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What affiliate marketers have missed about Google Analytics

30-second summary:

  • Affiliate marketers can use Google Analytics to do the following – Google Event Tracking to monitor on-site engagements, Google Dashboards for analyzing user behavior, and build custom Audiences for improving audience retargeting.
  • As an affiliate marketer, Google Analytics does not provide you with off-site tracking, so you can’t see what actions a person performs on a merchant site after leaving your website.
  • With server-side tracking and Google Analytics, you can monitor an entire affiliate funnel through one platform. Advantages include the ability to create lookalike audiences based on people who made a purchase, run improved retargeting campaigns, and export lookalike data across multiple ad platforms.

Google Analytics is a powerful tool that provides valuable insights for anyone managing a website. In this article, I will discuss how to use Google Analytics for your affiliate marketing campaigns. I will then show you how to use third-party tools to provide you with additional insights to generate more revenue from your existing traffic and make better use of your ad budget.

How marketers currently use Google Analytics for affiliate tracking

If you are using Pay Per Click (PPC) ads as your primary customer acquisition channel, your profit margins are directly tied to ad costs. Any edge you gain that improves your ROAS will provide you with a competitive advantage in the ad auction.

There are three primary levers of a PPC campaign, the ad copy, the audience targeting, and the landing page experience. The insights you gain through Google Analytics can help you improve audience targeting and the landing page experience.

PPC and how marketers use Google Analytics for tracking affiliate marketing

Google Event Tracking allows you to track outbound clicks on affiliate links. Once set up, the dashboard is accessible through Behavior > Events. If you know the average conversion rate for a product, you can assign each click a value by setting up Goal Values.

Google Analytics - Event tracking

You then need to make modifications to the GA tracking code or add a special configuration to your GTM tag. This article covers event tracking in more detail.

With Google Event Tracking, you can monitor your assumed profit margins for a campaign through Google Analytics. Of course, these figures are far from accurate.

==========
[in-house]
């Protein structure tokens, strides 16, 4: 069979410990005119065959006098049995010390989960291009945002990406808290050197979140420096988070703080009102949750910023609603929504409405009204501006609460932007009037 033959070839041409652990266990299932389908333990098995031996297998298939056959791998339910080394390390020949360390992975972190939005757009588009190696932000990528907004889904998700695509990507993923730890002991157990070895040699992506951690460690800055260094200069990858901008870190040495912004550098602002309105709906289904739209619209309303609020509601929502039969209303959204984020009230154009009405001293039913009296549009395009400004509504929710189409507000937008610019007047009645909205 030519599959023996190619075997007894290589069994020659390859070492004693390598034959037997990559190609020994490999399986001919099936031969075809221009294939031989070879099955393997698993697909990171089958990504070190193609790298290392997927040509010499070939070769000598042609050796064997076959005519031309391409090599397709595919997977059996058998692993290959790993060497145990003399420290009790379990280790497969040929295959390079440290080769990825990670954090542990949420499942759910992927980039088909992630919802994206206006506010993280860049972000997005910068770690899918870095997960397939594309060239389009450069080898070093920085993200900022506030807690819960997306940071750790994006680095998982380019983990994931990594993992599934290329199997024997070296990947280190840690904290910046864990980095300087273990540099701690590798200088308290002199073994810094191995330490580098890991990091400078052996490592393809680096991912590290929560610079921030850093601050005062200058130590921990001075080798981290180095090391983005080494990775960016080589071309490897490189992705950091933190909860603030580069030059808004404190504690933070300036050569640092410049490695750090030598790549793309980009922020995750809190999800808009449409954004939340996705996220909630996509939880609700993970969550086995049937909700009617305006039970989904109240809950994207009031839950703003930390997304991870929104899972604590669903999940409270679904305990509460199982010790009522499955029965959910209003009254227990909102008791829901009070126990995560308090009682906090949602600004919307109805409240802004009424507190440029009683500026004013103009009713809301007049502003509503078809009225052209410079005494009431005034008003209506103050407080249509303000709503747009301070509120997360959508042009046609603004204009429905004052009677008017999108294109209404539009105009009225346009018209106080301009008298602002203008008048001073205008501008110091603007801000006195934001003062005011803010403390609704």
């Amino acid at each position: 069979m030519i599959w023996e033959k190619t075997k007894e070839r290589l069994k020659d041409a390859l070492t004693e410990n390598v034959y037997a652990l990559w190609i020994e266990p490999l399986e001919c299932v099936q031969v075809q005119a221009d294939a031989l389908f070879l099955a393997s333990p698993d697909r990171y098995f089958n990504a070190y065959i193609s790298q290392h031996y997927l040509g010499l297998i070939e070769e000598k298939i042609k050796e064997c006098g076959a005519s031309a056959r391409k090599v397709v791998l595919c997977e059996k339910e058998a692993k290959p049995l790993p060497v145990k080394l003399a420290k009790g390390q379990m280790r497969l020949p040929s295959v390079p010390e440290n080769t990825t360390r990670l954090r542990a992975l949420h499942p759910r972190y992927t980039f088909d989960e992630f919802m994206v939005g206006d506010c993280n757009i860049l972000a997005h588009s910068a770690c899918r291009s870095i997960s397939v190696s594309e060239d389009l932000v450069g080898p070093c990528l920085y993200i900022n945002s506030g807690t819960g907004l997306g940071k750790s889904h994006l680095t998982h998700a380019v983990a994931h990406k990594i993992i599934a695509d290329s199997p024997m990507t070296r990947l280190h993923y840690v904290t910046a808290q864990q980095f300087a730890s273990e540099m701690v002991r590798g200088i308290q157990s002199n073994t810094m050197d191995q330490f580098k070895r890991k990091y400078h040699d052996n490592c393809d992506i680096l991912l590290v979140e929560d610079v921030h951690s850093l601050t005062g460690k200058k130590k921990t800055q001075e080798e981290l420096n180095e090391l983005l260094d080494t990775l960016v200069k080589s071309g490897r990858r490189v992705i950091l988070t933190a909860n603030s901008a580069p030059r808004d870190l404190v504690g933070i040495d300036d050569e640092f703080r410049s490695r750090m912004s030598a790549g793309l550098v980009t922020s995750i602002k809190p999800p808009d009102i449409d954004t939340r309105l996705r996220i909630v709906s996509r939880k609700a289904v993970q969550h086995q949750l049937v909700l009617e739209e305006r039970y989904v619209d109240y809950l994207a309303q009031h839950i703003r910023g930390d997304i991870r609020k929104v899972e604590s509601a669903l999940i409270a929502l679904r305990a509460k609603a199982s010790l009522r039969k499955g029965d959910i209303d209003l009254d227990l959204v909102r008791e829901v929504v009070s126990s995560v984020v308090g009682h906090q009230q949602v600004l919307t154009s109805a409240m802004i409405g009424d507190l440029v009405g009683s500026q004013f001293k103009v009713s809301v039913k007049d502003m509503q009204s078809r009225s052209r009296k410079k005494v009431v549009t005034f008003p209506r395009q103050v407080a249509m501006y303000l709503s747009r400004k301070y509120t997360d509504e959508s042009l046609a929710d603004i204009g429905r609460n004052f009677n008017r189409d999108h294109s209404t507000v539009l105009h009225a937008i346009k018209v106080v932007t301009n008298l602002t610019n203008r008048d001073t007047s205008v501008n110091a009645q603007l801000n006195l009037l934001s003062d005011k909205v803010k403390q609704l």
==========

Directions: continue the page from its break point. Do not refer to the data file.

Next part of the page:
When implemented effectively, Goal Values provide you with a theoretical model for predicting your campaign’s profitability. However, it does not reflect your actual sales. To access this data, you need to log in to your affiliate dashboard, check the sales, and see if the predicted profit margins align with the real results. Moreover, affiliate platforms provide differing levels of insights. That means you might only get a “gross sale value” that covers sales from all traffic, as opposed to traffic from one website.

The second thing most affiliate marketers will do is review the information provided through Google Analytics dashboards to monitor what people are doing on their landing pages. For example, you might monitor how far down a page people scroll, how much time they spend on the page, the bounce rate, and more. You can also see the number of affiliate link outbound clicks.

You can run A/B tests and other experiments to check how your actions impact the CTR to affiliate links. You can adjust the position of affiliate links and the placement of the products you are promoting to improve CTR.

Insights gained from Google Analytics provide you with essential data to test your assumptions. You can use this data to improve the landing page experience and boost your CTR.

Any improvements you make to the landing page experience can and should improve your ROAS.

The final thing you can do is use Google Analytics to improve your initial targeting. If you are tracking who clicked on the affiliate link, you can create a refined lookalike audience for Google AdWords through Google Analytics. The following guide discusses audience targeting and Similar Audiences.

Any improvement to your targeting will give you an edge in the ad auction.

What are the limitations of Google Analytics for affiliate tracking?